He is the first Indian to win the prestigious Tiger Award at the Rotterdam International Film Festival on January 29 for his Malayalam documentary film Video Game.
Meet Vipin Vijay, a student of the Satyajit Ray Film and Television Institute, Kolkata and winner of many awards.
His films The Egotic World, Razor's Edge, Hawamahal and Video Game have won many awards including the Grand Jury Tiger award, International Jury prize, Kodak Award, National Jury Award at the Melbourne International Film Festival, Kerala State Film and TV Award, IDPA (Indian Documentary Producers' Association) Award and the John Abraham National Award (Named after an internationally well-known director from Kerala, and not the hunky Bollywood actor).
Vipin did his research stint at British Film Institute (BFI), London with the Charles Wallace Arts award. His films have been shown in festivals at Karlovy Vary, Oberhausen, Montreal, Karachi, Tehran, Chicago, the Indian Panorama, and of course, Rotterdam. Two of his films have been acquired for permanent archives by the US library of Congress.
In this interview, Vipin tells Shobha Warrier about his journey.
This is the first time an Indian has won the Tiger Award. Did you expect that when you sent your film to the Rotterdam International Film festival?
I always expect to be surprised. Yes, it was rather unexpected. You don't expect to win a Grand Jury award! This award gives you the feeling that you are no longer a marginal filmmaker.
I read that Video Game is your 'personal journey about life and nature.' Is it about a physical journey?
Both cinema and the automobile industry happened around 100 years ago. Each of them brought unparallel freedom in terms of time and space. Most of my earlier works have looked at technology, aviation, and so on. This film is also an extension of that. It is not the transformation of technology that I am talking about but the changes it has brought about on human civilisation.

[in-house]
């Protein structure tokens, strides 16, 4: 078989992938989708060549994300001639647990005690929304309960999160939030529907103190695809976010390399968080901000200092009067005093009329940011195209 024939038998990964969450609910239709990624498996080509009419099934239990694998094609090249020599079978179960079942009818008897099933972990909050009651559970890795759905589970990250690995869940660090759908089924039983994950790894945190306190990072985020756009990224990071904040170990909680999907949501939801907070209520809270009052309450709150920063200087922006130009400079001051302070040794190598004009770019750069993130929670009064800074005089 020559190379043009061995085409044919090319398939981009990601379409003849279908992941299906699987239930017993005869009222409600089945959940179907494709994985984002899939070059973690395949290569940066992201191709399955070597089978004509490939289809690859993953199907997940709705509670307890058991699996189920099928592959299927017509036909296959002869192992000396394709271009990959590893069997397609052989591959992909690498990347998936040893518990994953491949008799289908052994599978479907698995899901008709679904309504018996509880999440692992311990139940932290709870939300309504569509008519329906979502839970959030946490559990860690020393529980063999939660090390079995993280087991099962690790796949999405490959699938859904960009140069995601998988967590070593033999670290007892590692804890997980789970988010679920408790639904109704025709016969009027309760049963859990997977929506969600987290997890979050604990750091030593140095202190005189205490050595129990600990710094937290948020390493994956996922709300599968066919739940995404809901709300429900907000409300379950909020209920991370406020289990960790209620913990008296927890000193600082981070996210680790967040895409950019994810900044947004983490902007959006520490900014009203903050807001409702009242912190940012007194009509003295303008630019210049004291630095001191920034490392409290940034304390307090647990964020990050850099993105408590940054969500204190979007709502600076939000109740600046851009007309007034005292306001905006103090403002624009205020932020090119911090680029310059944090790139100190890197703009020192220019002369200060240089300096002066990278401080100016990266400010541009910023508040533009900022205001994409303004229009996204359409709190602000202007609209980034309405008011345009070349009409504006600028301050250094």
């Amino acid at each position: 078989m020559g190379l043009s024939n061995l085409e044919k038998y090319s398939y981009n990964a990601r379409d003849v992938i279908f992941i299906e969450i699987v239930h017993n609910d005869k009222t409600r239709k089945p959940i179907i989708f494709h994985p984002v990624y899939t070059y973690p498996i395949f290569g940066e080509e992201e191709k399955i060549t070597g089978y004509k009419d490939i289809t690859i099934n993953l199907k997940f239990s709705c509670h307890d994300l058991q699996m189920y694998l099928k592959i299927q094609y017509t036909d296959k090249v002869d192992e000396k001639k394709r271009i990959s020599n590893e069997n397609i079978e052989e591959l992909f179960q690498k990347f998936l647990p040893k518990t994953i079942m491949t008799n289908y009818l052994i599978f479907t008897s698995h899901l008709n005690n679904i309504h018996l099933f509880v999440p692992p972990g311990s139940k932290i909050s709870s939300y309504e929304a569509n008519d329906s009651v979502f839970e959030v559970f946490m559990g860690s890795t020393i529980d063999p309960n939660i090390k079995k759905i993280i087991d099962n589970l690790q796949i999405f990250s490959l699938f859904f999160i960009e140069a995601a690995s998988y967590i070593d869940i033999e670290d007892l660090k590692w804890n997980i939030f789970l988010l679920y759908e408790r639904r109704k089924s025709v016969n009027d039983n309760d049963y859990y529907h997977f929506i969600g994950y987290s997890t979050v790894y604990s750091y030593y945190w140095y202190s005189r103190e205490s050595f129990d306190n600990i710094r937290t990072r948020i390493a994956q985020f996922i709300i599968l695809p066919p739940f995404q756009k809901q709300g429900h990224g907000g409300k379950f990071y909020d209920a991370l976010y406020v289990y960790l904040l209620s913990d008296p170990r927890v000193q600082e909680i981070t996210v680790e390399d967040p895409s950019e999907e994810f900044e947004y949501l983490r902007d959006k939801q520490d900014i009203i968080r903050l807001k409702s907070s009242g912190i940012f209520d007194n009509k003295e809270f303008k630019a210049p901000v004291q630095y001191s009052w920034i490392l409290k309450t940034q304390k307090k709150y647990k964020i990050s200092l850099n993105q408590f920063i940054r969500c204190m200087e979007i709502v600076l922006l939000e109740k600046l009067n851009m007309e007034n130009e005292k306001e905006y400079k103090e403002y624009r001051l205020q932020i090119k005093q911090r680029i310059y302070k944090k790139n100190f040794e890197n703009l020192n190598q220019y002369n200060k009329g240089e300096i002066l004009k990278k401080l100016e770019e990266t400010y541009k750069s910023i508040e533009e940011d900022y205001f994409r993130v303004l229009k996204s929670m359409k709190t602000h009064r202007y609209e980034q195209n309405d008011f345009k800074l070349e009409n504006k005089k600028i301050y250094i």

I see the picture of an Ambassador car.
The car is not just a means for travel in the film; it is a tool to get into the perspective. At the physical level, it is a motor car but I know by the time I discover the spaces, the motor car also will disappear.
If you have seen the cult film Ajantrik made by Ritwick Khatak in 1958, you will understand what I am talking about. It was the first Indian film on man-machine that talked about technology, progression, the five year plan, and socialism. It was actually a love story between a car and its driver. The car, an old Morris Minor, finally disappears.
Did you have a script with you when you undertook the journey?
After a lot of research, I had with me a lot of motifs which was a rational tool. My journey was like that of what you suddenly discover you had put in the recycle bin. You recover them to use again. That was why I went to Purulia in West Bengal where I had shot a diploma film earlier.
How was it rekindling and reliving those days?
I travelled in a car with a video camera in Purulia. As the space continuously changed, it created a kind of anticipation and anxiousness to again see strange spaces. For me, it was not discovery of just physical spaces but mythological spaces.
You spoke about the motifs you used in the film. Are they local?
Yes. I would like to call them rooted. Many times your local truth does not become the global truth.
So the award shows your local truth as understood by the global audience?
Yes. Now that my film is understood by people around the world, I feel finding the local truth is very important. Actually, that is what a filmmaker should be doing.